florentina1 · 02/11/2018 11:05

I do think that this is one occasion when the son should get to choose.
My ExDil has a large extended family who practically live In same street. They spend a lot of time together, with frequent family celebrations.

My son has never had Christmas and Boxing Day with his children. When they had to go back to Court on another matter, he asked my advice about whether he should apply for Christmas Access.

I said that he should not. My GD is really sensitive and even on the access days she phoned her mum constantly. She was only small but the reason for wanting to call was because
she was worried about her mum being on her own. I could not image that she would have enjoyed Christmas away from her. It was heart breaking for my son but it was in the best interests of the children.


SEsofty · 02/11/2018 11:07

So collection is at 3.30. Drive is 45mins

Have Christmas dinner at half four when h gets back.

The step son might just end up eating lots of roast potatoes

Don’t really see why the need for the angst

Then on Boxing Day do lunch at one and h leaves at 2.30 to take him back. Has quality quiet chat time with his son on the drive and is back for half four


IrmaFayLear · 02/11/2018 11:21

You read so many complaints about deadbeat dads, and here is a dad who has fought in court for access, and is obviously determined to maintain a relationship with his ds. It would be easy for the dad to let the access and relationship slide, and then be blamed for absenting himself from the child's life when he is on the cusp of teenagerdom and all its attendant problems.

Anyway, I agree that to change things this year sends a bad message - ie that the ds is surplus to requirements. I'm sure it's pretty hideous for him though to have to visit OP's family. I have heard so many sad tales of kids being schlepped to new wife's family at Christmas and the grandparents showering gifts and attention on their "blood" gc and the step gc sitting there like lemons.


RomanyRoots · 02/11/2018 11:23

Children should come first at Christmas anyway, let alone if they have the baggage that coming from a broken home brings.
I think the child should be consulted and if he wants to be with his mum on xmas day, he should. Irrespective of what a court order or anyone else thinks.
I wouldn't want my dc to have had to have spent their Christmases in different homes.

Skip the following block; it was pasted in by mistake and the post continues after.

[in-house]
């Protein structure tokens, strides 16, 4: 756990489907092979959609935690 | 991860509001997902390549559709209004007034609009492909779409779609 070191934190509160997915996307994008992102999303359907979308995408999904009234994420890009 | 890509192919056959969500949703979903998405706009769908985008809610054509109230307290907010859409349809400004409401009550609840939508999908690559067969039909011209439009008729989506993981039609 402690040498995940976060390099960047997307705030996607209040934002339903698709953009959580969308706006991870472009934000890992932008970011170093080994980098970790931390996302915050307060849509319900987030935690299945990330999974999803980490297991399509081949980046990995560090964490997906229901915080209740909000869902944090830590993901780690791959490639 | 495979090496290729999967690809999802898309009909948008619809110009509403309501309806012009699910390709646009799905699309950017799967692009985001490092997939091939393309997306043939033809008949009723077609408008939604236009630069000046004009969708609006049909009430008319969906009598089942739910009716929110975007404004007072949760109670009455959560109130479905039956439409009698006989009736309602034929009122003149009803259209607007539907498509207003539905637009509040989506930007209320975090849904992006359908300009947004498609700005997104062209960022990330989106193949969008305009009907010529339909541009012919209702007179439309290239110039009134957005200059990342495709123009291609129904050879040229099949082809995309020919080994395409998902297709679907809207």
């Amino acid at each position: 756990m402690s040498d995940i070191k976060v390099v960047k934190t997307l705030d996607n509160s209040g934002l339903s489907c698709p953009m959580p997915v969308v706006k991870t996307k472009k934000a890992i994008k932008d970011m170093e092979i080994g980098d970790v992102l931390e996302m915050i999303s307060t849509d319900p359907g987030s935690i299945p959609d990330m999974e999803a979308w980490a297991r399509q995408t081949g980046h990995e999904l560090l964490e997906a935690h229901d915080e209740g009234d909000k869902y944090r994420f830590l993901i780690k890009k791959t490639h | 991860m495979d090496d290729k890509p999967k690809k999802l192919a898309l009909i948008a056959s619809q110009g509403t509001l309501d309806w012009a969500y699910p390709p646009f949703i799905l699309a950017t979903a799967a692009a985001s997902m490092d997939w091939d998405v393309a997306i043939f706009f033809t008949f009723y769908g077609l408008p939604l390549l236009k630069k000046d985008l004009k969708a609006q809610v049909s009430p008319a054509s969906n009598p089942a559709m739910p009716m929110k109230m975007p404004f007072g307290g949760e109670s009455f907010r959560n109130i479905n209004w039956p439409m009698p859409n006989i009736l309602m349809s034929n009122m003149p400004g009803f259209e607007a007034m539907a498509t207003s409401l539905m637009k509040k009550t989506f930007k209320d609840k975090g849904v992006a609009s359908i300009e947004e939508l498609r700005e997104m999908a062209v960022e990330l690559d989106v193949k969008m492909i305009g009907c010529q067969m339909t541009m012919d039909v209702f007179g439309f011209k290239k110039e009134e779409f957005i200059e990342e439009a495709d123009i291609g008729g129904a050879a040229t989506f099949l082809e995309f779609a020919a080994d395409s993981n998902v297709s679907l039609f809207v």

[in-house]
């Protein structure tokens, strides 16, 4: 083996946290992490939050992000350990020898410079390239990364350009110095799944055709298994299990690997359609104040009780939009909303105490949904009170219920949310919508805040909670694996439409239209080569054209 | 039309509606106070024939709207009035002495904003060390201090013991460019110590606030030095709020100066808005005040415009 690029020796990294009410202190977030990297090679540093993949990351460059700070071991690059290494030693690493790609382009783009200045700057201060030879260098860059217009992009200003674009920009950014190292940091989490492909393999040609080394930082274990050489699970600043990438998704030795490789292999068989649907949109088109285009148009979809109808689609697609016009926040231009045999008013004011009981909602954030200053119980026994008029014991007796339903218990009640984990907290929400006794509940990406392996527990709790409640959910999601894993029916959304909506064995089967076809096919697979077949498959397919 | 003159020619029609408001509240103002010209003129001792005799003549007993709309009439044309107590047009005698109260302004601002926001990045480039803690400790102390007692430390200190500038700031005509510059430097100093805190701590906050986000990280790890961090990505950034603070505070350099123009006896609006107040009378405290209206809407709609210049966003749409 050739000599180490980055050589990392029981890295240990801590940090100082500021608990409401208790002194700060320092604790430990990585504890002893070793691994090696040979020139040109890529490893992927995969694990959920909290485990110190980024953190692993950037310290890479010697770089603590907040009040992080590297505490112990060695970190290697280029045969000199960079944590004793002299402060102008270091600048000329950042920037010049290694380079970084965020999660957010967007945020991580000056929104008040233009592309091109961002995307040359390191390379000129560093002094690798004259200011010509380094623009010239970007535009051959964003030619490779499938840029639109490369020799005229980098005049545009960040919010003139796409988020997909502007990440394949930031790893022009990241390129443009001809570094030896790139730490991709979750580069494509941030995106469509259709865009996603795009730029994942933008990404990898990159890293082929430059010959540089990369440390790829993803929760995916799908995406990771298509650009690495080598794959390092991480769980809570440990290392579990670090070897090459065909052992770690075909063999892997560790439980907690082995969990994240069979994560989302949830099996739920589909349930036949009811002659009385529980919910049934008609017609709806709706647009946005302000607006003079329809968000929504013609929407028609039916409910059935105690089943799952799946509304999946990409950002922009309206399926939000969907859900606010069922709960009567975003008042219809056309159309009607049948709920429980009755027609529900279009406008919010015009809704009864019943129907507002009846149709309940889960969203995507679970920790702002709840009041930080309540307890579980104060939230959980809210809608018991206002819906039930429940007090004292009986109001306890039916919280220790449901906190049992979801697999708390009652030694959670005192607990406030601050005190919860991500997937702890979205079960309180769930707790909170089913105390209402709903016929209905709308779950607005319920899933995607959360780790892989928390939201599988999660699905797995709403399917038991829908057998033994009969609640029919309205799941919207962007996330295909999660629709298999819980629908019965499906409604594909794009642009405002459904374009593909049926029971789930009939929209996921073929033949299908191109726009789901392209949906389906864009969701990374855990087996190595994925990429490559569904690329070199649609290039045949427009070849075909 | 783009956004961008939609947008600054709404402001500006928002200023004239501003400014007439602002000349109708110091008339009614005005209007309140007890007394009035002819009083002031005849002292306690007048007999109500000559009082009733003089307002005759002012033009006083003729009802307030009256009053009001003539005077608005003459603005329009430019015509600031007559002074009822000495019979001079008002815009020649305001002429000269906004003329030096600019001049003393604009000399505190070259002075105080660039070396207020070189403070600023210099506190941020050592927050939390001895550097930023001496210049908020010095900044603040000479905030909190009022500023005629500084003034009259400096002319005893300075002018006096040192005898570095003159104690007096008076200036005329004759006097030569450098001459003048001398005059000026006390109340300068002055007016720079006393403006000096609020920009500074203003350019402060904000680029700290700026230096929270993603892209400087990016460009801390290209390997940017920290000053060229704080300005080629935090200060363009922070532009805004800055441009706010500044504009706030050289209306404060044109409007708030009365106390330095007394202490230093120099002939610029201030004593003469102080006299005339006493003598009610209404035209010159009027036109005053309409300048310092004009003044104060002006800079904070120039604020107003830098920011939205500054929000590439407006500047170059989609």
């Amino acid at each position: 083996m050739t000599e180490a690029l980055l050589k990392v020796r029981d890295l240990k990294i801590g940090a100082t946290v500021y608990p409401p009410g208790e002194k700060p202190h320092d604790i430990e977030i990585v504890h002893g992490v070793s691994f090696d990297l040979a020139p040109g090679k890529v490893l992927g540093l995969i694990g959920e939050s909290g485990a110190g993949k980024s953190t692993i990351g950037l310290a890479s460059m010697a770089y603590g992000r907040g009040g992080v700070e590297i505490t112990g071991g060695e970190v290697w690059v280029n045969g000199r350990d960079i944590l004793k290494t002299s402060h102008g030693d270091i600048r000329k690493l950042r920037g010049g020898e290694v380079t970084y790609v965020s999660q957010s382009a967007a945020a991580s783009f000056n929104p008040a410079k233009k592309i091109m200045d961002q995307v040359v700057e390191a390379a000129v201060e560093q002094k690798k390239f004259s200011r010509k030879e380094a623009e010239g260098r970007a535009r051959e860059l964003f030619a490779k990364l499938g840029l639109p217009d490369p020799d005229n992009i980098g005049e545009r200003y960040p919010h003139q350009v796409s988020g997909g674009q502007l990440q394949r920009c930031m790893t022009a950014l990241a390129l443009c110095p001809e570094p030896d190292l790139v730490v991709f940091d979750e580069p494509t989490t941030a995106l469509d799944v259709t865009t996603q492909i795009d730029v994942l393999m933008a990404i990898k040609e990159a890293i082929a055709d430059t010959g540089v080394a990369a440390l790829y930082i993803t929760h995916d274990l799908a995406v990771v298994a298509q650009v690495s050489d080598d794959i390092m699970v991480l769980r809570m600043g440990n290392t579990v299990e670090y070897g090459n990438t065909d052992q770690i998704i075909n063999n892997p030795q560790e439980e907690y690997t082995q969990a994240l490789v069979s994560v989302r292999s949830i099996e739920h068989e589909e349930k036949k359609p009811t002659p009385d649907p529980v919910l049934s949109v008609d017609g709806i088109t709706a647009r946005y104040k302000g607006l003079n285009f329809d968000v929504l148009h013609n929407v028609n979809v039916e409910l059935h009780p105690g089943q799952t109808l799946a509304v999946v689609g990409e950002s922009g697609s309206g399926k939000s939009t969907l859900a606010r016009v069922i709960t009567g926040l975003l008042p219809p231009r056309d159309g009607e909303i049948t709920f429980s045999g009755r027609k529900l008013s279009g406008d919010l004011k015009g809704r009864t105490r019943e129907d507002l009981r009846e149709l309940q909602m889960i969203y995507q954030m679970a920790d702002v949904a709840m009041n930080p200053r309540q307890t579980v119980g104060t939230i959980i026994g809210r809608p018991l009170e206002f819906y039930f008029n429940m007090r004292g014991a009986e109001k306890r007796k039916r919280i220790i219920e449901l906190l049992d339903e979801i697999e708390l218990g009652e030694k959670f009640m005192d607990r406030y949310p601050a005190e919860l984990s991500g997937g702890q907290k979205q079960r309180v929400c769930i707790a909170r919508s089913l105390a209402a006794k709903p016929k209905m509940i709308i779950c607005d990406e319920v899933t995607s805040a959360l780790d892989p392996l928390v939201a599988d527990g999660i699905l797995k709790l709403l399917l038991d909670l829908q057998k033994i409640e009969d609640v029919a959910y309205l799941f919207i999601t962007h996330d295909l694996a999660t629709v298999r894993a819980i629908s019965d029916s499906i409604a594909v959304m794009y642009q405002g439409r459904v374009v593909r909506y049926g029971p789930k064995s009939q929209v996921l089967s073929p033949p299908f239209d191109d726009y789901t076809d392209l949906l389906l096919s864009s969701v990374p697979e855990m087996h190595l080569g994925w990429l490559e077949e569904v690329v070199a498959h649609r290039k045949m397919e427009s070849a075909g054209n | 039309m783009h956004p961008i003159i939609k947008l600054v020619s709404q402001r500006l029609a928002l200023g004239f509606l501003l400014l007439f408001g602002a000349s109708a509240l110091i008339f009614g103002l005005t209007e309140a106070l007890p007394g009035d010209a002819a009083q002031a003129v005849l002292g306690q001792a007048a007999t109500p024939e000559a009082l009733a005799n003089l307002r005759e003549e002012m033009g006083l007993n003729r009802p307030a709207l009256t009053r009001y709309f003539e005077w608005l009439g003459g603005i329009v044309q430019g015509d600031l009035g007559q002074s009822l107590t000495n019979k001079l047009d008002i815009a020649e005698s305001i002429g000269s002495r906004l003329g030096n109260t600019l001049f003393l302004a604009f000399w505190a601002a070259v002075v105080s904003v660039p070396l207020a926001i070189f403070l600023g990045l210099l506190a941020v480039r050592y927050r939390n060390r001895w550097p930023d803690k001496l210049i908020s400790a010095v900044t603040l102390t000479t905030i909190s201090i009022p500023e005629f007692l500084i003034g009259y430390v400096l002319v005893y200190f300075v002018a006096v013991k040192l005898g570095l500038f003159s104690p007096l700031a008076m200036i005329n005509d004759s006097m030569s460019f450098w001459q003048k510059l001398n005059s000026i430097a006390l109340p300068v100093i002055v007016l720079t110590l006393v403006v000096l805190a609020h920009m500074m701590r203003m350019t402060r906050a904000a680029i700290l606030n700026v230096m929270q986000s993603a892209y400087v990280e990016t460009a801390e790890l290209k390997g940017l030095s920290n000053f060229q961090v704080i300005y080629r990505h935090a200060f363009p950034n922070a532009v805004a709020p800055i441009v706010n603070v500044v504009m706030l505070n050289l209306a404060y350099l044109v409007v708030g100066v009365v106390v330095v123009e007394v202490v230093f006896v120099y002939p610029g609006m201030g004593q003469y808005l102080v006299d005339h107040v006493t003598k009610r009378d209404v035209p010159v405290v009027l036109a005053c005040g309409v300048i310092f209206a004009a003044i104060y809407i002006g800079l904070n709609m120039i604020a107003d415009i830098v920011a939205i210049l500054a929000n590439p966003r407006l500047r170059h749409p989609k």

WitchesHatRim · 02/11/2018 11:27

DP does have another child too- DD - and I don’t think it’s a good habit to have where every Christmas he has to disappear for a few hours away from her / the rest of the family.

Completely disagree! Your DD will have the benefit of her mum and dad together all the time for starters. Do not start pitting one child against the other.


Jaxhog · 02/11/2018 11:30

If dss want to be with his mum on christmas day, then he should be. But why does DP have to collect him? Can't his ex deliver him to you? Then Dp takes him back.

I also agree with the Christmas Day with one parent and Boxing Day with the other, suggestion. It sounds like the only person who wants to split Christmas day is your DP.


RomanyRoots · 02/11/2018 11:43

DP does have another child too- DD - and I don’t think it’s a good habit to have where every Christmas he has to disappear for a few hours away from her / the rest of the family.

Maybe, he or you should have thought about it before having dd.
He already has a family, it's not like you didn't know.
We can't always have what we want and if that's the way your dp and his ex want it, then you just have to suck it up.

It is better for dss to be with one parent on xmas day and the other on Boxing day, but your dp wants xmas day, too.
If he has to leave your dd to be with his son, at least your child has two parents together, something that dss will never have Sad


Missingstreetlife · 02/11/2018 11:55

Splitting days is good for little kids, they miss the parent they are not with, especially resident parent.
Not so good for bigger kids, more disruptive, already done Xmas and tired when they get to you. Court orders can be varied to recognise developmental and circumstantial change.
Would parents do alternate years from next year? Or you having new year instead can work well when they are big enough to stay up late, but not yet into teenage parties.
What do they do on his birthday


ErickBroch · 02/11/2018 12:02

Divorced parents, split Christmas every year with no problems. Rotated every year at whose I would wake up at, then would usually go to the other house around 1-2 for lunch.